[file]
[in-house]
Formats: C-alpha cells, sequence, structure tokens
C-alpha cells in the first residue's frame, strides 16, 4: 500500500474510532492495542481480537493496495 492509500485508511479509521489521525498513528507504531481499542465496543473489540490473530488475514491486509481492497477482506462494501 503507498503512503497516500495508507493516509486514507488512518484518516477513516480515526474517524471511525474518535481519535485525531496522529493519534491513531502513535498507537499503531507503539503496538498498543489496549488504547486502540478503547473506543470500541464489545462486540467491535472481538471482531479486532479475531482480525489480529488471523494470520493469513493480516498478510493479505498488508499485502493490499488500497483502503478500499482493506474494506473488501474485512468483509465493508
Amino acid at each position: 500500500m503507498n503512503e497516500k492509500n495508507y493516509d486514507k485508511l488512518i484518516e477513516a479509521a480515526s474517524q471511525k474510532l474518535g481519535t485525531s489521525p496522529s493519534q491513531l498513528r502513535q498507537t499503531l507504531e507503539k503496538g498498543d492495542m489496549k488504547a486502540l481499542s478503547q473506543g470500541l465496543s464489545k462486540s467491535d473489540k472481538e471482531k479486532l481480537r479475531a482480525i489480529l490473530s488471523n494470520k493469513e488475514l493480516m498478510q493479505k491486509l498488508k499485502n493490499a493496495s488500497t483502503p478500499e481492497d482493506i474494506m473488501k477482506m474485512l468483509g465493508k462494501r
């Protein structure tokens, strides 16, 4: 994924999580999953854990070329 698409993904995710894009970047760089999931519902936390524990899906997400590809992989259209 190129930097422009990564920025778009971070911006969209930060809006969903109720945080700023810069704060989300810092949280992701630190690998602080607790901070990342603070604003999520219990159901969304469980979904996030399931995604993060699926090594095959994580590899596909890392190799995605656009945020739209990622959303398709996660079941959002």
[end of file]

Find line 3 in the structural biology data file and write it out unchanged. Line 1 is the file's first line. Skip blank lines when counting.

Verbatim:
C-alpha cells in the first residue's frame, strides 16, 4: 500500500474510532492495542481480537493496495 492509500485508511479509521489521525498513528507504531481499542465496543473489540490473530488475514491486509481492497477482506462494501 503507498503512503497516500495508507493516509486514507488512518484518516477513516480515526474517524471511525474518535481519535485525531496522529493519534491513531502513535498507537499503531507503539503496538498498543489496549488504547486502540478503547473506543470500541464489545462486540467491535472481538471482531479486532479475531482480525489480529488471523494470520493469513493480516498478510493479505498488508499485502493490499488500497483502503478500499482493506474494506473488501474485512468483509465493508